It’s not fair to blame a book for its subject — a book by a decent fellow who delights in Africa in the wild, a book of charm and perception, thoughtfully put together on fine paper with pictures in sepia which make you see and smell the African bundu where the author followed loyally in Hemingway’s footsteps or vehicle tracks or light aircraft hops. Moreover Christopher Ondaatje deserves honour for admitting that on safari even he would have ‘felt uncomfortable’ with one ‘who always needed to be the centre of attention’, and for quoting the fourth Mrs (Mary Welsh) Heming- way’s complaint about her husband’s ‘unseemly egotism’ in sitting up all night rereading laudatory obituaries of himself after his misreported death in a plane crash in Uganda on 24 January 1954, obits he then pasted, I recall, into two scrapbooks, one bound in lionskin, the other in zebra.
That said, may we now all agree that Hemingway the man was unbearable virtually anywhere, and most of all in Africa? He was twice there, in 1933-4 and 1953-4 — in East Africa, white man’s country in those days, the only Africa he ever knew. The first trip spawned the two famous short stories, The Short Happy Life of Francis Macomber and The Snows of Kilimanjaro, and the big game travelogue Green Hills of Africa. The second trip finally yielded the drooling monologue True at First Light, published by Hemingway’s son Patrick in 1999, 37 years after his father’s suicide, and a paltry article in Look magazine accompanying a gorgeous photograph of ‘the white-bearded Papa’ as Ondaatje describes it, ‘his rifle jutting skywards as its manly owner looks out into the middle distance. In the foreground sprawls the inert body of a beautiful leopard’ — the iconic master with his iconic kill. Thus the picture went out round the world … except it was not Hemingway’s kill but his Cuban companion’s. Even Mary was disgusted by the wilful deceit. Papa tried to silence her: ‘I’ll get another leopard to salve your conscience.’ He never did.
Those premature obits surely prompted the Nobel judges to give him the prize that year, citing The Old Man and the Sea, written in 1951 and appearing in translations in 1953 — the fundamentally banal novella we all once read. After that, for the final decade, he wrote nothing worth reading even once.
So what of the worthy African products? Francis Macomber is a joy: a sharp, ruthless, precisely heard little story, Americanised from a settler scandal that had done the Kenya rumour rounds the previous quarter-century, about a big game client whose failure of skill or pluck lost him face in confrontation with a jumbo and whose predatory wife cuckolded him that night in the tent of a hard white hunter and who died next morning from an inexplicable bullet.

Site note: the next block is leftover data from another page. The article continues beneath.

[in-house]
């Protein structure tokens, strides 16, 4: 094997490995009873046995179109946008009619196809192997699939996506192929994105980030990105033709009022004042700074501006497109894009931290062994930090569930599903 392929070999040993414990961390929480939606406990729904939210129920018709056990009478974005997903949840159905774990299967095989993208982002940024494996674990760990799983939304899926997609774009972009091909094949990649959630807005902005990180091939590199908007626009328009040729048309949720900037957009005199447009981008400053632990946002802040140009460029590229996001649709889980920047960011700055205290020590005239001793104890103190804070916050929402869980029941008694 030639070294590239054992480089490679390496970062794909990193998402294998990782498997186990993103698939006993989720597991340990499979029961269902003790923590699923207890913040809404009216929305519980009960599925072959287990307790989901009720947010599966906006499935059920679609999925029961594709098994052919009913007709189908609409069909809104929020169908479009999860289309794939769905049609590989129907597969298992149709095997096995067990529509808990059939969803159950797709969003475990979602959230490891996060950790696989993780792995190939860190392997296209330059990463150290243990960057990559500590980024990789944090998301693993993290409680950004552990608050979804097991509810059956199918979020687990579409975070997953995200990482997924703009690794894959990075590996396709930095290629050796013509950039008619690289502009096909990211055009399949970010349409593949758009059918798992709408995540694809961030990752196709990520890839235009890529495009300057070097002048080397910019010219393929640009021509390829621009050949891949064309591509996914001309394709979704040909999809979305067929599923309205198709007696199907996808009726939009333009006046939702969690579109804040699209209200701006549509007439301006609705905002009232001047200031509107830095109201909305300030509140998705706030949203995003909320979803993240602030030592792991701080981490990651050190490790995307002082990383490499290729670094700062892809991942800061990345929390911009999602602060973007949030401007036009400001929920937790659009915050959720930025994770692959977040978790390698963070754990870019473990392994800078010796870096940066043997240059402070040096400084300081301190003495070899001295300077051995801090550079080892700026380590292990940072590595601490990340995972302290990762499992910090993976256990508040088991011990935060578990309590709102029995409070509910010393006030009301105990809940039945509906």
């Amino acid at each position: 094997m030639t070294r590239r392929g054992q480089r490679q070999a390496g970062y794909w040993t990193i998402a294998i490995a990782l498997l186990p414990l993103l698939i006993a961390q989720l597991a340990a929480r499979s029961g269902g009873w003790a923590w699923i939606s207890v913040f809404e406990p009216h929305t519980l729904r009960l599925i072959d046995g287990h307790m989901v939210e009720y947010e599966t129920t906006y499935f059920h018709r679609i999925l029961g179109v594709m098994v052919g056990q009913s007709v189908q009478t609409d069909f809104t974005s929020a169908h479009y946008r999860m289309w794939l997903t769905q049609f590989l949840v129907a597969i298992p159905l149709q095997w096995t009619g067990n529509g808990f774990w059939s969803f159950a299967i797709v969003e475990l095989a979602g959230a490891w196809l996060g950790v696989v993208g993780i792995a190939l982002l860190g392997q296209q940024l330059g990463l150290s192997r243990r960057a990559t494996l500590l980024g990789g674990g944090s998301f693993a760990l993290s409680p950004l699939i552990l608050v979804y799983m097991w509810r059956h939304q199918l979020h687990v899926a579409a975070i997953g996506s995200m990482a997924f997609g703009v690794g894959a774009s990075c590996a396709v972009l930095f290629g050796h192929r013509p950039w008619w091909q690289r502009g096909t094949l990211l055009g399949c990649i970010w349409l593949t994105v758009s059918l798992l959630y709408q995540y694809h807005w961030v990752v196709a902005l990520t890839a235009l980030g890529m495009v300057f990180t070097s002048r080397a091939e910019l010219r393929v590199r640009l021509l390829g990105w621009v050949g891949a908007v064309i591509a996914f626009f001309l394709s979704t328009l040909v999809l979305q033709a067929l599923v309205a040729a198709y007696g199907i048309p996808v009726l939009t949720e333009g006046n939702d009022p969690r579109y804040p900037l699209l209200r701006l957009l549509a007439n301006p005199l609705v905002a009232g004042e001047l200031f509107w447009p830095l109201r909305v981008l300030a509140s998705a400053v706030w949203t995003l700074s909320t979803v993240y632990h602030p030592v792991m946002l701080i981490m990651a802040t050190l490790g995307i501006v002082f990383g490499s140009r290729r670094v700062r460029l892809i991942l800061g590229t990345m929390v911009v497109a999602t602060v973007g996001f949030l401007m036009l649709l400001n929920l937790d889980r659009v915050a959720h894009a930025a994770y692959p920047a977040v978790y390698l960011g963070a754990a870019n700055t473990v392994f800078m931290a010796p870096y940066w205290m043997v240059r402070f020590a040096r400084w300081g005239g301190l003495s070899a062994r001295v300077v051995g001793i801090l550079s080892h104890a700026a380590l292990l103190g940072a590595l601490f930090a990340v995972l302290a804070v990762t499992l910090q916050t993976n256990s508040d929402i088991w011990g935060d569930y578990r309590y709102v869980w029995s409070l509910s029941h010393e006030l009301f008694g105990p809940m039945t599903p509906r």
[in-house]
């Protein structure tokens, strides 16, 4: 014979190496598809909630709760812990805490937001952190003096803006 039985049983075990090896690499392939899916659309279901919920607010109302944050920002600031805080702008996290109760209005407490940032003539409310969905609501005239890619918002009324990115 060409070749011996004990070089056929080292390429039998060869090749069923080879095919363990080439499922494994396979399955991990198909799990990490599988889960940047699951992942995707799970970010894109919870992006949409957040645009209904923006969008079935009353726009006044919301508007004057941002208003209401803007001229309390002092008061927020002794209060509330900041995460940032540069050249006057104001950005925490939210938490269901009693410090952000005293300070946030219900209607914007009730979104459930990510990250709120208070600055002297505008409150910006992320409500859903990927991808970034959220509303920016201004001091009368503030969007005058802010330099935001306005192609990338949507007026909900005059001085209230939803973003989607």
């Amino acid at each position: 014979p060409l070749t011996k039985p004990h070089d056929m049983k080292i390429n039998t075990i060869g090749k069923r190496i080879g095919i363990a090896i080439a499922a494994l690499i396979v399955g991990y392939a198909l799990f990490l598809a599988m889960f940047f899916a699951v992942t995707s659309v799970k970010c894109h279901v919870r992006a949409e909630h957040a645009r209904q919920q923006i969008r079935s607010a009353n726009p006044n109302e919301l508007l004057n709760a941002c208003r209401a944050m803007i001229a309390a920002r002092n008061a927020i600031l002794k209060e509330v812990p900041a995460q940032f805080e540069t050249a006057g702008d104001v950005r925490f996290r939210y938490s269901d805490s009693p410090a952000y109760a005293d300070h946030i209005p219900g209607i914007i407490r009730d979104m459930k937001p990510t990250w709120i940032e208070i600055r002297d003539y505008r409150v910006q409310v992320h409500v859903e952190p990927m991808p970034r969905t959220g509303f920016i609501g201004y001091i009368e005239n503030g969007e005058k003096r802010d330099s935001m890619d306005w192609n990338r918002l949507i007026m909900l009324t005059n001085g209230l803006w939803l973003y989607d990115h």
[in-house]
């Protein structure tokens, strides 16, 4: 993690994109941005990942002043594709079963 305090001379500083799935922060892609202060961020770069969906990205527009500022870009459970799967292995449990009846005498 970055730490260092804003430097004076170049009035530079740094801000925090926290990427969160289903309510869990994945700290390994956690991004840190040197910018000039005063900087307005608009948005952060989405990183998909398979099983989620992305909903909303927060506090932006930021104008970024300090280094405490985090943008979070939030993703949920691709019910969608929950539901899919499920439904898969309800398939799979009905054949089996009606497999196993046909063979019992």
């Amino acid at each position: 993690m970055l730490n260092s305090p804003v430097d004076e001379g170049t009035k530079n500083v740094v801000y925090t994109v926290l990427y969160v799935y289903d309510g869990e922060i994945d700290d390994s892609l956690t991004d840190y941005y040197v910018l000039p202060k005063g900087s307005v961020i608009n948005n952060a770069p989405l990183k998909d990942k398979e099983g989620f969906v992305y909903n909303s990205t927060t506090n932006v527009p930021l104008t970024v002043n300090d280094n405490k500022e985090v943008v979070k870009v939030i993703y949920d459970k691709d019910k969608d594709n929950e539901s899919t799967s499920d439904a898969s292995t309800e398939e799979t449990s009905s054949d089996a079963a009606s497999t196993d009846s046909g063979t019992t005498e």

Working one night on Macomber back home in Key West, Hemingway went out for a snort and got up the nose of Wallace Stevens, himself already drunk and uppity. So the two of them put up and fought with their fists, Hemingway flooring Stevens several times on the dockside, making a fair mess of the poet, 20 years his senior. Ondaatje shouldn’t have overlooked this notorious Macomberish incident, reported by Mrs Hemingway number two, daughter of a commodity-broking magnate owning 60,000 acres of Arkansas.
As for The Snows of Kilimanjaro, this portrait of a writer watching himself dying (of gangrene), having let the dolce vita and bloodless marriage to an heiress nullify his creative gift, was designed as a salutary parable for his putative buddy Scott Fitzgerald, whom he habitually humiliated, somewhat as Gauguin humiliated Van Gogh. Perhaps Ondaatje should have reminded us that when Scotty got to read it he muffed a suicide attempt. It’s a searing tale, even if its design is a conscious crib of Tolstoy’s undeniable masterpiece of a long-short story, The Death of Ivan Ilych. And as a parable it’s near enough apt for Hemingway’s very self 20 years on.
The remaining African product, likewise from the first trip, was Green Hills of Africa. Ondaatje speaks up for the primal requirement of man to hunt, and for the intimacy between hunter and quarry (the instinctual factor of which Islington man of our own era is of course entirely ignorant), especially without intrusion of technology such as makes the chase serial murder. He is clear-eyed about Hemingway’s trophy-lust and admitted poisonous envy of anyone outshooting him.
Yet Green Hills is unreadable today. In the game-wasted East Africa of 2003, this account of statutory drinking, statutory blaspheming, statutory racial patronising, statutory fragments of kitchen Swahili masquerading as intimacy, statutory presumption of infidelity, statutory killing or maiming (the whonk of Mannlicher bullets as they slam into the bone or gut of yet another defenceless miracle of mammalian creaturehood — always the most beautiful, the god-damned finest head on a beast you ever saw) — the entire ritual of moneyed macho intruding into a continent whose heart Hemingway knew nothing of nor wished to know beyond its opportunities for swanky massacre, amounts to a catalogue of fake orgasms on the part of a man of a vanity so unassailable as to become indistinguishable from despair.
In the end, at 62, libido faltering along with the fatuous myth, the memory blown (at his own expense) by the Mayo Clinic with its ECT, nothing was left but to go down to the gun room not for the Mannlicher but the Boss, put the muzzle in the mouth and blow the emptied brains out. Christopher Ondaatje is too decent to remind us of this last whonk.
Tom Stacey’s Tribe is published by Stacey International on 8 November.